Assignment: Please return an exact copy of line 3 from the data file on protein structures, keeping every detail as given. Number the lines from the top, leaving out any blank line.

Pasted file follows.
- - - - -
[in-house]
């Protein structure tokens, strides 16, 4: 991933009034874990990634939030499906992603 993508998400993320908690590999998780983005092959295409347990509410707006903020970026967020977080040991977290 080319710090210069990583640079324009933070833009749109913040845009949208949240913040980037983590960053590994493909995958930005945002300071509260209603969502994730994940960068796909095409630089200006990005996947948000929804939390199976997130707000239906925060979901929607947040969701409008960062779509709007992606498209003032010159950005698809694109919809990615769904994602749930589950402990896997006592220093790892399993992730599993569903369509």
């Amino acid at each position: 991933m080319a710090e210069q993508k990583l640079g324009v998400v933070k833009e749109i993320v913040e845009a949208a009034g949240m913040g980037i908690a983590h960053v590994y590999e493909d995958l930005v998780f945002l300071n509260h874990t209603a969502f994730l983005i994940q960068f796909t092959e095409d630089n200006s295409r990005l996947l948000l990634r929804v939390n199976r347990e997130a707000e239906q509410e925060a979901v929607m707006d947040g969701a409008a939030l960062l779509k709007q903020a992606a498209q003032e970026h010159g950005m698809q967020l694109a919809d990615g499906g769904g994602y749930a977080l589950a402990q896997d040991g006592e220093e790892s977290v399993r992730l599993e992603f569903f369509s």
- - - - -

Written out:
């Amino acid at each position: 991933m080319a710090e210069q993508k990583l640079g324009v998400v933070k833009e749109i993320v913040e845009a949208a009034g949240m913040g980037i908690a983590h960053v590994y590999e493909d995958l930005v998780f945002l300071n509260h874990t209603a969502f994730l983005i994940q960068f796909t092959e095409d630089n200006s295409r990005l996947l948000l990634r929804v939390n199976r347990e997130a707000e239906q509410e925060a979901v929607m707006d947040g969701a409008a939030l960062l779509k709007q903020a992606a498209q003032e970026h010159g950005m698809q967020l694109a919809d990615g499906g769904g994602y749930a977080l589950a402990q896997d040991g006592e220093e790892s977290v399993r992730l599993e992603f569903f369509s």